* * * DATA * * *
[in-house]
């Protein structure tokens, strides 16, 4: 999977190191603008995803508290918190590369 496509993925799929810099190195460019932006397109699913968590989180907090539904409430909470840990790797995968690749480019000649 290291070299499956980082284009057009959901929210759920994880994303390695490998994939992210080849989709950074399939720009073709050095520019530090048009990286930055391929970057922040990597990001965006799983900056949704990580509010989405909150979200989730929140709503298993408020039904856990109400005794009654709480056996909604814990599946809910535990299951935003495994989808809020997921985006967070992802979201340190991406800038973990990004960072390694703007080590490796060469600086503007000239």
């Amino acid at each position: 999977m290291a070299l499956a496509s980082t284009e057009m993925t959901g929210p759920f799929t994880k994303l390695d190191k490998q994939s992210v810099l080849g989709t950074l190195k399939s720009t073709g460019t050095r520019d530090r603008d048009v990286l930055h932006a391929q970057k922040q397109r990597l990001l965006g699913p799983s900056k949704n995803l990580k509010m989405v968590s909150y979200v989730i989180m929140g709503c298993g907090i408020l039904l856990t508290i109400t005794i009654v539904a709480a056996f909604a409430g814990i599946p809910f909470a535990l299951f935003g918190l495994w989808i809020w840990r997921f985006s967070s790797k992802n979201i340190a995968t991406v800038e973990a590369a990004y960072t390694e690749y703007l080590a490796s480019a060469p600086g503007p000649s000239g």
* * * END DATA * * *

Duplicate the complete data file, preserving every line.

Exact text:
[in-house]
């Protein structure tokens, strides 16, 4: 999977190191603008995803508290918190590369 496509993925799929810099190195460019932006397109699913968590989180907090539904409430909470840990790797995968690749480019000649 290291070299499956980082284009057009959901929210759920994880994303390695490998994939992210080849989709950074399939720009073709050095520019530090048009990286930055391929970057922040990597990001965006799983900056949704990580509010989405909150979200989730929140709503298993408020039904856990109400005794009654709480056996909604814990599946809910535990299951935003495994989808809020997921985006967070992802979201340190991406800038973990990004960072390694703007080590490796060469600086503007000239």
């Amino acid at each position: 999977m290291a070299l499956a496509s980082t284009e057009m993925t959901g929210p759920f799929t994880k994303l390695d190191k490998q994939s992210v810099l080849g989709t950074l190195k399939s720009t073709g460019t050095r520019d530090r603008d048009v990286l930055h932006a391929q970057k922040q397109r990597l990001l965006g699913p799983s900056k949704n995803l990580k509010m989405v968590s909150y979200v989730i989180m929140g709503c298993g907090i408020l039904l856990t508290i109400t005794i009654v539904a709480a056996f909604a409430g814990i599946p809910f909470a535990l299951f935003g918190l495994w989808i809020w840990r997921f985006s967070s790797k992802n979201i340190a995968t991406v800038e973990a590369a990004y960072t390694e690749y703007l080590a490796s480019a060469p600086g503007p000649s000239g």